28 Feb Introducing Diabetes Care Finalists in the NOLAHI Challenge
The Center for Disease Control estimates that by 2050, nearly 1 in 3 Americans will be diagnosed with diabetes in their lifetime. Louisiana has the 5th-highest rate of diabetes in the nation. NOLABA partnered with Blue Cross and Blue Shield of Louisiana and Ochsner Health System to seek innovative solutions to solve this epidemic by issuing a nationwide call for ideas, the NOLA Health Innovators Challenge (NOLAHI). Three finalists have been chosen to pitch their solutions for improving diabetes care on March 20. These three companies represent the greatest innovative thinking in the country and will present their ideas during New Orleans Entrepreneur Week for a chance to win $36,000 and a pilot partnership in New Orleans. Register now to attend the NOLAHI Pitch Finale.
If blood sugar levels get out of control, diabetics can faint, and without emergency action, die. So Alertgy, based in Melbourne, Fla., developed a noninvasive real-time blood glucose monitor and alert system in which a diabetes patient wears a wristband with nonintrusive sensors. If blood sugars start to go too high or too low, the smartphone monitoring the wristband with wireless technology notifies the user. If the user ignores or is unable to respond, it will call the alert contacts that the user programs into his or her phone app.
CEO Marc Rippen has been working with the U.S. government for more than 20 years developing sensor systems to detect chemical and biological agents.
“I’ve come to understand there is sensor technology that can measure blood glucose and can measure it without being obtrusive, without having to make an injection,” he said. “The way you do that is through dielectric spectroscopy, a technique that allows you to measure blood glucose directly. What we propose to do is build a sensor array that would have different analytes like sweat, PH and a bunch of other things known to have a relationship with blood glucose levels, and be able to calibrate the system real-time. So instead of having accuracy in 30% range like old devices that have been tried in the past and failed, we now can increase the accuracy to 99.999%, making it practical and realistic to use.”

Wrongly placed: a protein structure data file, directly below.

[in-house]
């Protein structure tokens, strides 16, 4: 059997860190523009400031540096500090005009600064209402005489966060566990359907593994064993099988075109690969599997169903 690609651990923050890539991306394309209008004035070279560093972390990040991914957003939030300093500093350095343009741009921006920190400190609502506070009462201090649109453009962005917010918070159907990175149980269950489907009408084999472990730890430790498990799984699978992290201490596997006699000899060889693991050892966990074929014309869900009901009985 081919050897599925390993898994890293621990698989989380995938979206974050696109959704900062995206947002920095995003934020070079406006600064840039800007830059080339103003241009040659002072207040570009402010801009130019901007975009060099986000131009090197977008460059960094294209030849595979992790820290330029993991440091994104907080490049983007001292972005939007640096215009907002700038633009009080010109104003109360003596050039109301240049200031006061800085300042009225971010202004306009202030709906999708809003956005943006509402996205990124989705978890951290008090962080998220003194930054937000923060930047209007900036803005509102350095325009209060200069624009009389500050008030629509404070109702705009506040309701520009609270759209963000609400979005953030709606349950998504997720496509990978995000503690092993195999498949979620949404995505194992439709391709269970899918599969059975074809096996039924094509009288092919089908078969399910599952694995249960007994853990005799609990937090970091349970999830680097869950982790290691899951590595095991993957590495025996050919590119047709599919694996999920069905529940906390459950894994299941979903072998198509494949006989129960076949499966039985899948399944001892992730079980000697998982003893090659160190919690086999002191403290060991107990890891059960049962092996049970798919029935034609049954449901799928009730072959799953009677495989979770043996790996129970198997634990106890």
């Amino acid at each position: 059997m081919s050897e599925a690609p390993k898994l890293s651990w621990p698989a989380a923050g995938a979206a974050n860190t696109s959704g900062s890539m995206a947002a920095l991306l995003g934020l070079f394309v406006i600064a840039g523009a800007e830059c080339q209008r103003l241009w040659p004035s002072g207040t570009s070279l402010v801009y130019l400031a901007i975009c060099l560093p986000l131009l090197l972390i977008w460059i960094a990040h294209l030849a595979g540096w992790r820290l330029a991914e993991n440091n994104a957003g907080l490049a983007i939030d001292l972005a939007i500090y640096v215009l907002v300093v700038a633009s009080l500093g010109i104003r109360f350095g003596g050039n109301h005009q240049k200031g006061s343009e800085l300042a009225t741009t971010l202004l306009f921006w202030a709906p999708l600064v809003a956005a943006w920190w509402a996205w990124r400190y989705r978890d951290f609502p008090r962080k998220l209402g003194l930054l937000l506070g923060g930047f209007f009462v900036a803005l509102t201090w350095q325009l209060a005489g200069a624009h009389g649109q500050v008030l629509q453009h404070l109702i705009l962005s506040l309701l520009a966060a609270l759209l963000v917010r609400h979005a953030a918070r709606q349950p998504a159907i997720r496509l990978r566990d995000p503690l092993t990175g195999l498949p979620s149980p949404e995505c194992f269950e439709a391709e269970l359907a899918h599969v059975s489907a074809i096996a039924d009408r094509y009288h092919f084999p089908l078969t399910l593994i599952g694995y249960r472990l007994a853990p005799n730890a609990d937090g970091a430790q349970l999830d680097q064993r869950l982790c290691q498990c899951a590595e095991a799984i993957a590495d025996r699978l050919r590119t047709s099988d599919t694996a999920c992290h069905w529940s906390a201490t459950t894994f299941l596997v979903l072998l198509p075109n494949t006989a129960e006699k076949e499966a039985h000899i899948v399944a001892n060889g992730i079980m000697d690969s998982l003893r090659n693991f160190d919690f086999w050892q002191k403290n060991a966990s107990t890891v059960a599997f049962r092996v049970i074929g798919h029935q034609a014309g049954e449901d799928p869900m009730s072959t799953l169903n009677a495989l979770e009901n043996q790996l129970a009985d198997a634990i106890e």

For patients with diabetes, ignorance of foot health status can be devastating medically, emotionally and financially. So Bonbouton has developed a wearable insole with a proprietary embedded graphene sensing system to passively monitor the skin’s physiological signals in a diabetic patient in order to detect early signs of foot ulcers. Bonbouton is a technology platform for preventative diabetic healthcare based in Long Island City, N.Y., led by founder & CEO Linh Le.
“At Bonbouton, we hope we can bridge the gap between the technology and healthcare,” Le said. “I have always been interested in graphene. At Stevens Institute of Technology, I led a team who explored graphene in different applications from energy storage to, most recently, wearable sensors. When we accidentally exposed (graphene) to high heat, we found that it’s very temperature sensitive. Diabetic patients can potentially benefit from this technology, especially those who cannot feel their feet. With our solution we developed a whole system with hardware, software and an app. The app allows the patient to monitor their foot health with real time data. The data can be shared between patient, physician and insurance company.”
DIASYST engages patients to collect critical information in real time, analyzes the data with proprietary algorithms and provides time appropriate medication intervention recommendations for a healthcare team to make effective, individualized and safe treatment decisions. DIASYST is a health IT company out of Emory University, Georgia Tech and the Atlanta VA Medical Center developing novel solutions to improve the management of common and costly diseases such as diabetes. Chief Strategy Officer Tim Eggena said DIASYST’s mission is “to simplify healthcare for everyone.”
“DIASYST began with an effort to prove that real-time monitoring of blood sugar levels and timely medication management could significantly improve the care for Type 2 diabetics,” he said. “We are a telehealth solution that advises a clinician on how to manage medications. DIASYST empowers the care team with advanced endocrinology medication management techniques.”
According to their application for the NOLAHI Challenge, “DIASYST is very suitable for transitioning care from the hospital to the patient home, particularly for patients admitted initially due to severe hyperglycemia, hypoglycemia, or other diabetes-related factors.”